Thursday, January 15, 2009

Burris Redux

The other day, I bashed the presumptive junior senator from Illinois, Roland Burris, for caring about little but himself. My considerations were mostly political. I disapproved of the utter contempt Burris exhibited for the Senate Democratic Leadership, and, seemingly, his entire state, in accepting the appointment of such a discredited (and now impeached) Governor.

Apparently, I'm not alone. Ruth Marcus goes at Burris in the Washington Post, noting with warranted incredulity how Burris would not answer Mika Brzezinski's very simple question -- should Guv B resign? Read this exchange:

Burris: “Well, that is not really my purview to state. He stated he's not going to resign, so therefore my comment when everybody's calling for him to resign, he's not done that. And if he -- remember now, you're innocent until you're proven guilty in our society. And based on that, I think he's making his decision based on what leverage he think he may have. But him and his problems are in no way imputed to me.”

Realizing Burris had "Palined" his answer, Brzezinski restated: “But I am wondering what your opinion is in terms of what's best for voters, for constituents? Would it be better for the state if he resigns?"

Burris: “Well, in terms of all of the consternation, I am not -- as I said, that's his choice.”

The impeachment vote was 114-1, and Roland Burris DOESN'T KNOW what needs to happen here?!? We know many politicians are power hungry, but, excluding Governor B, I struggle to think of other circumstances where one man has let his quest for personal gain so overwhelm his sensibilities. Burris is playing right into Republicans hands. The only perceivable basis that Illinois voters can conjure for NOT asking for Blagojevich's ouster at this juncture is the very quid pro quo Burris denies.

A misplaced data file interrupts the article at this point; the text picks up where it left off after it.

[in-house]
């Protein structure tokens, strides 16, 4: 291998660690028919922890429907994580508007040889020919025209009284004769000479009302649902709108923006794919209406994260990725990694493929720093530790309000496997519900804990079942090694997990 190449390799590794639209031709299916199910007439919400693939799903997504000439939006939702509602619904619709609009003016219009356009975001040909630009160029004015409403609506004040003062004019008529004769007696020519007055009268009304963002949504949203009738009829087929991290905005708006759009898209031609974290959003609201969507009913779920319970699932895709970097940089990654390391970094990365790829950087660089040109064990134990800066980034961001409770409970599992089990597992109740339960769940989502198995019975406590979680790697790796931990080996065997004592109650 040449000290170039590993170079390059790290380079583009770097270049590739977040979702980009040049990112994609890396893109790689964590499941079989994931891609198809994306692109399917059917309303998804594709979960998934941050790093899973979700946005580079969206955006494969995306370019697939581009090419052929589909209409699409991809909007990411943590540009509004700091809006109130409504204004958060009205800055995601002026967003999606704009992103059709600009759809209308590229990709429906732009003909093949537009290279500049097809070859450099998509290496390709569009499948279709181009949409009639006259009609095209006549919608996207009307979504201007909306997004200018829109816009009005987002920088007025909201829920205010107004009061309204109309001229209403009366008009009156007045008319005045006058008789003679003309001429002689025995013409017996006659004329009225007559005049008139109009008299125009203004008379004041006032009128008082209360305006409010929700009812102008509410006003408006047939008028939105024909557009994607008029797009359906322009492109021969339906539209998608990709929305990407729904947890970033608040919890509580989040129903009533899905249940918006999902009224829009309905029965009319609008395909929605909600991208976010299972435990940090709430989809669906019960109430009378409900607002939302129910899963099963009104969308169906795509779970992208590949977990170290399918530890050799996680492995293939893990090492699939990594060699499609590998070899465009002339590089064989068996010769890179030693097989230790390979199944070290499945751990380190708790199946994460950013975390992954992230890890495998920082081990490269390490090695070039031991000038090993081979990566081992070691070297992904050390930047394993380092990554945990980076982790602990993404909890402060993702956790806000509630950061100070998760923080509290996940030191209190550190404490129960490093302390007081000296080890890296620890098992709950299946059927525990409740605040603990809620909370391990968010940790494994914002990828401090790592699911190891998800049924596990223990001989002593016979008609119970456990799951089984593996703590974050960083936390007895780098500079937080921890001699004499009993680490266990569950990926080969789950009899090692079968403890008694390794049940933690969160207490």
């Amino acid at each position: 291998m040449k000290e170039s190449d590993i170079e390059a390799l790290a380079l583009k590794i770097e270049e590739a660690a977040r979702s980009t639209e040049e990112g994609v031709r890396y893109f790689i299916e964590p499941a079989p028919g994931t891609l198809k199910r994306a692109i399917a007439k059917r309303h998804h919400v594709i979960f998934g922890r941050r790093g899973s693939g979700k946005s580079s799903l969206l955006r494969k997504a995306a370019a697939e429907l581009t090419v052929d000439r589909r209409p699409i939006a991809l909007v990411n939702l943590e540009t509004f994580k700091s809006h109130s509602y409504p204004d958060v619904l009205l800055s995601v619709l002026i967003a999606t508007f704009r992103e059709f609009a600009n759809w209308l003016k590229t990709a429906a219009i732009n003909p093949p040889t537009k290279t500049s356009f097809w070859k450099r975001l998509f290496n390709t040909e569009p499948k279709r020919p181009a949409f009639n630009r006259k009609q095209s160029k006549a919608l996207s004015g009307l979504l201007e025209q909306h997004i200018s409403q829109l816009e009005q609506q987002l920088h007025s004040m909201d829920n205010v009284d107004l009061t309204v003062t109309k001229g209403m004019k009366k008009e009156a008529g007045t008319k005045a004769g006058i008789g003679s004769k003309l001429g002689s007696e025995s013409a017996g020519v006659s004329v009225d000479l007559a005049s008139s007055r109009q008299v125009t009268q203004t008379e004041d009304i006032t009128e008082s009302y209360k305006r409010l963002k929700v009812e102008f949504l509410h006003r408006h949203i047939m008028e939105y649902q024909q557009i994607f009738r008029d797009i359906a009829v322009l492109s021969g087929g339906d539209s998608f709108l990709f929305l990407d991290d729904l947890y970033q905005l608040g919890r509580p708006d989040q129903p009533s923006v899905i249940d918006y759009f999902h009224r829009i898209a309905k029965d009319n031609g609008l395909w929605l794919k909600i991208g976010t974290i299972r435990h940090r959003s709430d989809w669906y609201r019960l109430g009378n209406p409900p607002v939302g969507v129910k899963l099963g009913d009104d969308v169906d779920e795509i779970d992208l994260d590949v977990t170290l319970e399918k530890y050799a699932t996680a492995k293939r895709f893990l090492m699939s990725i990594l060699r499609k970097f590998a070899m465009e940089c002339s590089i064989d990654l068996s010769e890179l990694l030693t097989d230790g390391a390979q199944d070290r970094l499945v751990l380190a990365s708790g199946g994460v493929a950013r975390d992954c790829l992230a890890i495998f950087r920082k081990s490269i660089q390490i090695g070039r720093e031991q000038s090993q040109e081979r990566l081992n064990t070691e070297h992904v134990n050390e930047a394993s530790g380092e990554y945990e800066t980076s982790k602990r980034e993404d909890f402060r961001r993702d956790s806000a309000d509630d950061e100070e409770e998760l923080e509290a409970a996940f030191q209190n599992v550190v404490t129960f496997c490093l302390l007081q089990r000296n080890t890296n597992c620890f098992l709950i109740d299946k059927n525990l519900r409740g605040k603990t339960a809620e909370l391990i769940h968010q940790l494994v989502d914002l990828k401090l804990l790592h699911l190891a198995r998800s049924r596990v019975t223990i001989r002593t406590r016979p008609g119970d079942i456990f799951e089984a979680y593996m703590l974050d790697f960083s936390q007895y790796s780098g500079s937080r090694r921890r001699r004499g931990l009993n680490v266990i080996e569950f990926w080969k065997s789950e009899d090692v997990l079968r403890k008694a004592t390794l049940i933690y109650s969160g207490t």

In fact, Republicans are PRAYING that Burris gets seated. This is why a conservative group, Judicial Watch, actually filed a lawsuit alleging that the U.S. Senate cannot deny Burris admission. They want to feast on wounded prey.

I also predicted that Senator Reid would face a race-based backlash churned up primarily by people like Rush Limbaugh. Lo and behold, three days ago, Limbaugh actually said the following:
"Isn't it apparent to everybody by now that Harry Reid and Dick Durbin don't want an African-American in the United States Senate?"

President-Elect Obama is smart to lay low, but if I were him, I'd be having my people work overtime to find me the highest-ranking or most-highly respect African-American in Illinois to take the job to both (a) restore the integrity of the appointment; and (b) to assuage the Congressional Black Caucus, who got completely played on this deal. By backing Burris, the caucus solidified the notion this is a racial thing, even though Harry Reid said he would not seat Governor B's appointment long before they knew who it was going to be.

But Burris set the racial stage. When he went to D.C., I said I thought his goal was to create a piece of "B roll" political theater for television of himself being blocked at the door in the hopes he could conjure up images of Governor Wallace blocking the door at the University of Mississippi. I didn't know at the time that Illinois Congressman Bobby Rush had already compared the Senate opposition to Burris to Arkansas Governor Orval Faubus's opposition to Little Rock having desegregated schools.

The racial flame is being fanned, and soon the senate liberals, who excel in guilt, will give in...and guarantee the Democratic Party loses the special election.


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